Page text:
Joni Woolf: Easy desserts for summertime enjoyment
Published 2:02 pm Saturday, July 6, 2019
Looking for a specific dessert to prepare for tonight, and sure I had written about it recently, I went to my computer files and searched. It was not there. Then I went to the hard copies I keep of all the articles I’ve written, and searched diligently. It was not there. And when I finally went to one of my favorite cookbooks, looking for it, it was not as I remembered! Somewhere, recently, I have seen a recipe for Peach Shortcake, but alas — it cannot be found in this house search. It’s a simple enough recipe, and I’m preparing it tonight for dinner up the hill, as we welcome a granddaughter home for the holiday weekend, along with her significant other. The other granddaughter will be here, too, so it will be a joyful family get-together. I am using Louise Dodd’s recipe for Strawberry Shortcake, as found in her “Eating from the White House to the Jail House” cookbook. Of course, I’m changing it, as cooks do all the time when they realize they are short of a necessary ingredient. Her recipe calls for Bisquick, and I thought I had some on hand. But since I make biscuits from scratch, I seldom have the need for Bisquick, so I’ll be using self-rising flour and butter to make an equivalent shortcake. But here is Louise’s; her recipes never fail to please.
2 ½ cups Original Bisquick
3 tablespoons sugar
3 tablespoons butter, melted
½ cup milk
Sweetened sliced strawberries (I’m using a quart of sliced peaches, sweetened with ½ cup sugar)
Heat oven to 425 degrees F. Stir together Bisquick, sugar, butter, and milk until soft dough forms. Drop by 6 spoonsful onto ungreased baking sheet. Bake 10 to 12 minutes or until golden brown. Split shortcakes, fill and top with strawberries and whipped cream. (Note: Louise says she makes the biscuits about 3 inches in diameter and not too thick because “by the time I get it all stacked up it’s tall enough.” I’ll follow her advice.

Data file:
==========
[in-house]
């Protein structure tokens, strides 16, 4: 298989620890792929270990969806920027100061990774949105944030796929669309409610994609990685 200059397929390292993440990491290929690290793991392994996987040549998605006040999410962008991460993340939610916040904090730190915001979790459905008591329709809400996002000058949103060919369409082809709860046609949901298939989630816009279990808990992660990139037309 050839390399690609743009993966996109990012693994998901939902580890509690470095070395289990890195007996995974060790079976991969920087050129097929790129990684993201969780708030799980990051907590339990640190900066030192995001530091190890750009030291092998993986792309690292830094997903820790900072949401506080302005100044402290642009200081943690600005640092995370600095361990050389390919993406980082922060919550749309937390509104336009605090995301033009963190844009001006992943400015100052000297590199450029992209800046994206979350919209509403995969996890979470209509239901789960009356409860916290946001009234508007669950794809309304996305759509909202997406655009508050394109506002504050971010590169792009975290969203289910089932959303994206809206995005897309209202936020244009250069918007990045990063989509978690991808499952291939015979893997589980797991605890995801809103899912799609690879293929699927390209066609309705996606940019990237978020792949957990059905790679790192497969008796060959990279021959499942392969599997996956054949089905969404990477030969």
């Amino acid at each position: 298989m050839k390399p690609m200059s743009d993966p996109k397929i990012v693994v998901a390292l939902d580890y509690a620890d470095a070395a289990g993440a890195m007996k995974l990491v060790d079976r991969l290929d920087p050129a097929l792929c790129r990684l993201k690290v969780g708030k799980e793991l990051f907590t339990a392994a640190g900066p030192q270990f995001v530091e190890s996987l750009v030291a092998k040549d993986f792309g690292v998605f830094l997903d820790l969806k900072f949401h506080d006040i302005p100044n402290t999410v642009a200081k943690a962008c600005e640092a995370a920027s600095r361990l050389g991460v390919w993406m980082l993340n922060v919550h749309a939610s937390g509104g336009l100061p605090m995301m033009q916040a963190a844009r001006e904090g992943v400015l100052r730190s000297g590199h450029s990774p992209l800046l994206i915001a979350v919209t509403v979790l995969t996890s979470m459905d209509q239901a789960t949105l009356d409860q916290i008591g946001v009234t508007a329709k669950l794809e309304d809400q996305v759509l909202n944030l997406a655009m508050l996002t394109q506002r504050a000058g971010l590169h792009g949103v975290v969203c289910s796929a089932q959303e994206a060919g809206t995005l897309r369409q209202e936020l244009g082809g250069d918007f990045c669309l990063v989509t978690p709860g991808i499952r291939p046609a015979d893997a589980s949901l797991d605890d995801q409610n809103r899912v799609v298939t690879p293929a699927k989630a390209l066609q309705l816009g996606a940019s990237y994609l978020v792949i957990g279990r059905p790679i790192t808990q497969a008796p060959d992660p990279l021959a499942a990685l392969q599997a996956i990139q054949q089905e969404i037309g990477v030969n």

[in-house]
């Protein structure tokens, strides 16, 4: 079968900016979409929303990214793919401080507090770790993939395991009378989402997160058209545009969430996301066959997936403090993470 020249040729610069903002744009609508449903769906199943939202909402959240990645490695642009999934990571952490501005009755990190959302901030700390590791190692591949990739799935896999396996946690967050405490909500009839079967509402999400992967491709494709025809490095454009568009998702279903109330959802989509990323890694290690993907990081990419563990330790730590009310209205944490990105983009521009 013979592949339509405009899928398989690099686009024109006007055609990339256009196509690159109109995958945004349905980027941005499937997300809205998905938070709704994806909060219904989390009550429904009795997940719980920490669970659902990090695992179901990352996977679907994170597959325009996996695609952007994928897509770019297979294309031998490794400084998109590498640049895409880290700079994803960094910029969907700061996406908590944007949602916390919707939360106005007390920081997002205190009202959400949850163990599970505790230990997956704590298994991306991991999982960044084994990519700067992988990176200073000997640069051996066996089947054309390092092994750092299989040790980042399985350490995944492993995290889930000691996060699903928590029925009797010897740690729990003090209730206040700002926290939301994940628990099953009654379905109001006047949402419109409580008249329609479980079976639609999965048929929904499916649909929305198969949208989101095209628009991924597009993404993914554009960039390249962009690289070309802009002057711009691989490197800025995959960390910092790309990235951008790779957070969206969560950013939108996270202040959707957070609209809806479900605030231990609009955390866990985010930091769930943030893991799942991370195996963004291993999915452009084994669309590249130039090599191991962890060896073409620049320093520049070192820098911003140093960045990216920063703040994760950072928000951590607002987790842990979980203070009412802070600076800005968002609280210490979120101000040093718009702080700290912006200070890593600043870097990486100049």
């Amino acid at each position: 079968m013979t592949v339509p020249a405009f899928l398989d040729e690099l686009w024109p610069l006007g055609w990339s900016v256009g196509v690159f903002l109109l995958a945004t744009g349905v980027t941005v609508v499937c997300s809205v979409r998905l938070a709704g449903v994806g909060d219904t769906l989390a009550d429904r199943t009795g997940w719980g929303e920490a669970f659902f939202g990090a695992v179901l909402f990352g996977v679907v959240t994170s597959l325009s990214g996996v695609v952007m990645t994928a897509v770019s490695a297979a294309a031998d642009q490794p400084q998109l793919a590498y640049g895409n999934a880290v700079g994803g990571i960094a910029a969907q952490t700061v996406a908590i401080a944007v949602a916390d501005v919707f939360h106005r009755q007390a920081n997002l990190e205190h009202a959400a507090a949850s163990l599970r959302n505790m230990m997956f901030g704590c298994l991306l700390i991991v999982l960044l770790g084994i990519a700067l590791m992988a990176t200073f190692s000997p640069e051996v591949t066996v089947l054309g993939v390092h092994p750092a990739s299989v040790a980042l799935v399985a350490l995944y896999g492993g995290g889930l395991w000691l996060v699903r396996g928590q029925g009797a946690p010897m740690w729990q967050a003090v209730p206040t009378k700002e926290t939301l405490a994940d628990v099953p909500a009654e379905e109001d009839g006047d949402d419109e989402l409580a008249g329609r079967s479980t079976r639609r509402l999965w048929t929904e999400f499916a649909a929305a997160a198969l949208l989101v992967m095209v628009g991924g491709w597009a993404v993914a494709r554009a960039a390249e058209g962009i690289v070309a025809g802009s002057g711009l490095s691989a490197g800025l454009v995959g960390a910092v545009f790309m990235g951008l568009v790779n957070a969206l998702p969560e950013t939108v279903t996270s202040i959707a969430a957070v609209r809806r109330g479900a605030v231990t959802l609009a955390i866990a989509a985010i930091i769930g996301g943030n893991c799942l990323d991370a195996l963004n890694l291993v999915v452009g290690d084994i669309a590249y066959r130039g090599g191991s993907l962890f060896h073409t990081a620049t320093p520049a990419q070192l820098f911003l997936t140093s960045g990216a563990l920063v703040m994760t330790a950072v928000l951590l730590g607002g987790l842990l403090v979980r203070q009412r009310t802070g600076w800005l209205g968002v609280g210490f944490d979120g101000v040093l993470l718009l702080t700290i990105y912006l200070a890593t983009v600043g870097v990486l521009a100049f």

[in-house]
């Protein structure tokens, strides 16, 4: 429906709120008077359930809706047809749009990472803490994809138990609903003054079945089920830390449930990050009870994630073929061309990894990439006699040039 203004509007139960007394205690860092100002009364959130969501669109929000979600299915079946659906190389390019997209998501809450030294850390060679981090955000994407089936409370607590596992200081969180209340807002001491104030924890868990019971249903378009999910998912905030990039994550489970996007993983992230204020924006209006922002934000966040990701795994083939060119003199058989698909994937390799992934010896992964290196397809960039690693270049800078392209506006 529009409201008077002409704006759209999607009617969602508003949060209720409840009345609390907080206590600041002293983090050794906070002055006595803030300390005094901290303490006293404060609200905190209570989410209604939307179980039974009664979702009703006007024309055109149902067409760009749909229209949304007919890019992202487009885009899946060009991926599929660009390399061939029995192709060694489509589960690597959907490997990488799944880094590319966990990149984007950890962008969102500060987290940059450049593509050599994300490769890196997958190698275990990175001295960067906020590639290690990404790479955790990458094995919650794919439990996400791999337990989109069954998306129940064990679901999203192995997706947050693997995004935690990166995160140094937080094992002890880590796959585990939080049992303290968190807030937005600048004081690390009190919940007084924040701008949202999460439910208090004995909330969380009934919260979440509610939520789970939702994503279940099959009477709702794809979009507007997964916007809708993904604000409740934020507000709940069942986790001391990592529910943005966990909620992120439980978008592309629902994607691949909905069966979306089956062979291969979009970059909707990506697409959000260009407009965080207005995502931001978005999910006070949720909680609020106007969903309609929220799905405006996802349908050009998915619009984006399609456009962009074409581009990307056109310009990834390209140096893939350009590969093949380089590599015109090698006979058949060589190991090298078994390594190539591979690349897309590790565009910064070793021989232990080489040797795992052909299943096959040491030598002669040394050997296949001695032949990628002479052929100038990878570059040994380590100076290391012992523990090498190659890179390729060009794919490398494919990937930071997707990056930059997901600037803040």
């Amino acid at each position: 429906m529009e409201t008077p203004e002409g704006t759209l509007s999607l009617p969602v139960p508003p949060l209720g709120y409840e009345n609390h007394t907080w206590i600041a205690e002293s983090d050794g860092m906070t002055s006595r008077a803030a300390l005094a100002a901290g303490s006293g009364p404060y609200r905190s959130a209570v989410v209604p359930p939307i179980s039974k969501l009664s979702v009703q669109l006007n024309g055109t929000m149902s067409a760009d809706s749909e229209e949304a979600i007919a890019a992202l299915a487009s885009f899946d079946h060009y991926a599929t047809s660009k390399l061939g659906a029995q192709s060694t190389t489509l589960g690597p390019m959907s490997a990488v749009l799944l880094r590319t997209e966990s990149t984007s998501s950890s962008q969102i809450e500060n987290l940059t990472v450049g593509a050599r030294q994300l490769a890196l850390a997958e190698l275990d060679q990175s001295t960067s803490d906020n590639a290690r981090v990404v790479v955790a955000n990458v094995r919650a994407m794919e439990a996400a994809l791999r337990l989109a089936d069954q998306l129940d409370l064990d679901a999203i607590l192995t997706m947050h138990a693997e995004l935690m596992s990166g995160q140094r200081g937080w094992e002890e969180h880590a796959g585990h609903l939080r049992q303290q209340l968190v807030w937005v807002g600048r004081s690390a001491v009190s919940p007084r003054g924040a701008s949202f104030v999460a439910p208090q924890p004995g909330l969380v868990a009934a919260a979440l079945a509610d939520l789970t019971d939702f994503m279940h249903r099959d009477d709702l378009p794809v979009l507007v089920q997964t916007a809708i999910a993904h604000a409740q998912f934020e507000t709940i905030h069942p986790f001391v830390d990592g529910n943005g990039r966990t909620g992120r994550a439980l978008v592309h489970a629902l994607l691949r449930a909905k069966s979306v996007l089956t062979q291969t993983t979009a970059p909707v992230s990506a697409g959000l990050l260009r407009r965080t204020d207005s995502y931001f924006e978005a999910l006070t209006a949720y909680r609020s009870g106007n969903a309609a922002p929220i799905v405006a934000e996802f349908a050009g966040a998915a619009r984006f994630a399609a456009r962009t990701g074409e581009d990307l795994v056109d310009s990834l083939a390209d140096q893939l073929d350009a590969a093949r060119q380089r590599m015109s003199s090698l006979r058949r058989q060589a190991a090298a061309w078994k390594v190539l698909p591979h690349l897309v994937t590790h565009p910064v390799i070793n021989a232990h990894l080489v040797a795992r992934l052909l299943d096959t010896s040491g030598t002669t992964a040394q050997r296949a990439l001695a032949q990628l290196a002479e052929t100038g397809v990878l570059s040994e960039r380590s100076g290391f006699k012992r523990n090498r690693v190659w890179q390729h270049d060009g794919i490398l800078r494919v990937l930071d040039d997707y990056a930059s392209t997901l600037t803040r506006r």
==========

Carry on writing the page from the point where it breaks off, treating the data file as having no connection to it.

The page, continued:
When you’re browsing through a cookbook, one thing leads to another, and another, and soon I was reading about Len Berg’s Macaroon Pie. Some readers of my generation may have visited Len Berg’s Restaurant in the Post Office Alley in Macon (always an interesting place to search for parking). They offered several signature dishes, including H.M.F.P.I.C, which they advertised on a large billboard when summer came around each year (it stands for Home Made Fresh Peach Ice Cream, but all the locals knew so they never spelled it out). But a pie they served defied definition. It included the word macaroon, which generally indicates coconut in the recipe, but there’s no coconut to be found in this one. Nevertheless, it is quite good, so easy to make, and satisfied a wide range of taste buds. I recommend it for ease, for taste, and for simple, easily available ingredients.
Len Berg’s Macaroon Pie
12 saltine crackers
12 dates, chopped
½ cup pecans, chopped
1 cup sugar
1 teaspoon almond extract
3 egg whites, beaten dry
Mix first 5 ingredients; to this mixture add egg whites which have been beaten dry. Pour into greased aluminum pie pan. Bake at 350 degrees F. for 30 minutes. Serve with whipped cream.
A third pie from Louise’s collection is called simply Summertime Pie. It has only six ingredients, and the only cooking required is for the pie crust. Try this on a summer day when you want something sweet, but don’t want to go to much trouble.
½ cup chopped pecans
1 9-inch unbaked pie crust
1 cup whipping cream
1 8-ounce package cream cheese, softened
1 cup sugar
1 teaspoon vanilla
Press pecans into the bottom of the pie crust. Bake pie crust in a preheated 375 degree F. oven for 12 minutes or until done. Set aside to cool. Whip cream and set aside. Beat cream cheese, sugar, and vanilla. Fold in whipped cream. Pour into completely cooled pie crust and refrigerate until set. Garnish with sweetened fruit, such as strawberries, peaches, or cherries.
So here are three easy summertime desserts that won’t have you in the kitchen during the hottest time of the year. Get cooking!
Joni Woolf, a writer and editor, now lives in Schley County, having moved from her home in Macon several years ago. Contact her at firstname.lastname@example.org